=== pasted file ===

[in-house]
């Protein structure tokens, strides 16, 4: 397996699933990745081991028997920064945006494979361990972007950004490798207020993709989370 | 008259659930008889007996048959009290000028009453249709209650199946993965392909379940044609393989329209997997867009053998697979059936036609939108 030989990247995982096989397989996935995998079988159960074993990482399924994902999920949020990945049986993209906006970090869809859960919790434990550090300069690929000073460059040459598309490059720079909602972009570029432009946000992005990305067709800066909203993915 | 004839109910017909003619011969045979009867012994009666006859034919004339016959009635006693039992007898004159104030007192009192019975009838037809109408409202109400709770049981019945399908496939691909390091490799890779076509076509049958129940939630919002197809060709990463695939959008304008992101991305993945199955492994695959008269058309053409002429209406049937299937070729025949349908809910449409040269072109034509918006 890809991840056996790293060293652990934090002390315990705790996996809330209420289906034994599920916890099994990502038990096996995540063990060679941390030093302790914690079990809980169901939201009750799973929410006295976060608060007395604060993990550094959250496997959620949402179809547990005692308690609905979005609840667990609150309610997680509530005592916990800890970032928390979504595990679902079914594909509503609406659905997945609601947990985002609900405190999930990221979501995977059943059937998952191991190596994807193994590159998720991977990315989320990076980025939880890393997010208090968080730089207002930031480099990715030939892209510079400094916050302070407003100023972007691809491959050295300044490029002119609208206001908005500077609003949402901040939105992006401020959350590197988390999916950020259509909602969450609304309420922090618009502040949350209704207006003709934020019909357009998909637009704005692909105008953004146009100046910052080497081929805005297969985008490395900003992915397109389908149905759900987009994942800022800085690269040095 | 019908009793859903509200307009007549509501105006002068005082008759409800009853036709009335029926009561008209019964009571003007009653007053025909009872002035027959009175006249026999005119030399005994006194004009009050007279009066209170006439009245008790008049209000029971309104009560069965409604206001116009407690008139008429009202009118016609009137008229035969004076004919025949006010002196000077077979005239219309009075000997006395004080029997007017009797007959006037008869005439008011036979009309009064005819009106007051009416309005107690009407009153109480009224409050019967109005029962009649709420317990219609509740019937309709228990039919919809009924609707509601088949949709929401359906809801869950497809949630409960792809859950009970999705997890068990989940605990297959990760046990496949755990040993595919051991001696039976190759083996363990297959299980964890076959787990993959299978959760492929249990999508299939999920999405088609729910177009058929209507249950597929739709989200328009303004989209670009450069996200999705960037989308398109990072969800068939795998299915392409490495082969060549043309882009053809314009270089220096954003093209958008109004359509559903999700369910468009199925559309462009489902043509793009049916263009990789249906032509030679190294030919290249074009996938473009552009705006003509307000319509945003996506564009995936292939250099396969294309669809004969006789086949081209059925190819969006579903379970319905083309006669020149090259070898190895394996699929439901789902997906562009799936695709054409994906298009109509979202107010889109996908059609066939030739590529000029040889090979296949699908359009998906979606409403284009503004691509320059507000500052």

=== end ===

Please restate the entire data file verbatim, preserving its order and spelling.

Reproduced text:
[in-house]
């Protein structure tokens, strides 16, 4: 397996699933990745081991028997920064945006494979361990972007950004490798207020993709989370 | 008259659930008889007996048959009290000028009453249709209650199946993965392909379940044609393989329209997997867009053998697979059936036609939108 030989990247995982096989397989996935995998079988159960074993990482399924994902999920949020990945049986993209906006970090869809859960919790434990550090300069690929000073460059040459598309490059720079909602972009570029432009946000992005990305067709800066909203993915 | 004839109910017909003619011969045979009867012994009666006859034919004339016959009635006693039992007898004159104030007192009192019975009838037809109408409202109400709770049981019945399908496939691909390091490799890779076509076509049958129940939630919002197809060709990463695939959008304008992101991305993945199955492994695959008269058309053409002429209406049937299937070729025949349908809910449409040269072109034509918006 890809991840056996790293060293652990934090002390315990705790996996809330209420289906034994599920916890099994990502038990096996995540063990060679941390030093302790914690079990809980169901939201009750799973929410006295976060608060007395604060993990550094959250496997959620949402179809547990005692308690609905979005609840667990609150309610997680509530005592916990800890970032928390979504595990679902079914594909509503609406659905997945609601947990985002609900405190999930990221979501995977059943059937998952191991190596994807193994590159998720991977990315989320990076980025939880890393997010208090968080730089207002930031480099990715030939892209510079400094916050302070407003100023972007691809491959050295300044490029002119609208206001908005500077609003949402901040939105992006401020959350590197988390999916950020259509909602969450609304309420922090618009502040949350209704207006003709934020019909357009998909637009704005692909105008953004146009100046910052080497081929805005297969985008490395900003992915397109389908149905759900987009994942800022800085690269040095 | 019908009793859903509200307009007549509501105006002068005082008759409800009853036709009335029926009561008209019964009571003007009653007053025909009872002035027959009175006249026999005119030399005994006194004009009050007279009066209170006439009245008790008049209000029971309104009560069965409604206001116009407690008139008429009202009118016609009137008229035969004076004919025949006010002196000077077979005239219309009075000997006395004080029997007017009797007959006037008869005439008011036979009309009064005819009106007051009416309005107690009407009153109480009224409050019967109005029962009649709420317990219609509740019937309709228990039919919809009924609707509601088949949709929401359906809801869950497809949630409960792809859950009970999705997890068990989940605990297959990760046990496949755990040993595919051991001696039976190759083996363990297959299980964890076959787990993959299978959760492929249990999508299939999920999405088609729910177009058929209507249950597929739709989200328009303004989209670009450069996200999705960037989308398109990072969800068939795998299915392409490495082969060549043309882009053809314009270089220096954003093209958008109004359509559903999700369910468009199925559309462009489902043509793009049916263009990789249906032509030679190294030919290249074009996938473009552009705006003509307000319509945003996506564009995936292939250099396969294309669809004969006789086949081209059925190819969006579903379970319905083309006669020149090259070898190895394996699929439901789902997906562009799936695709054409994906298009109509979202107010889109996908059609066939030739590529000029040889090979296949699908359009998906979606409403284009503004691509320059507000500052």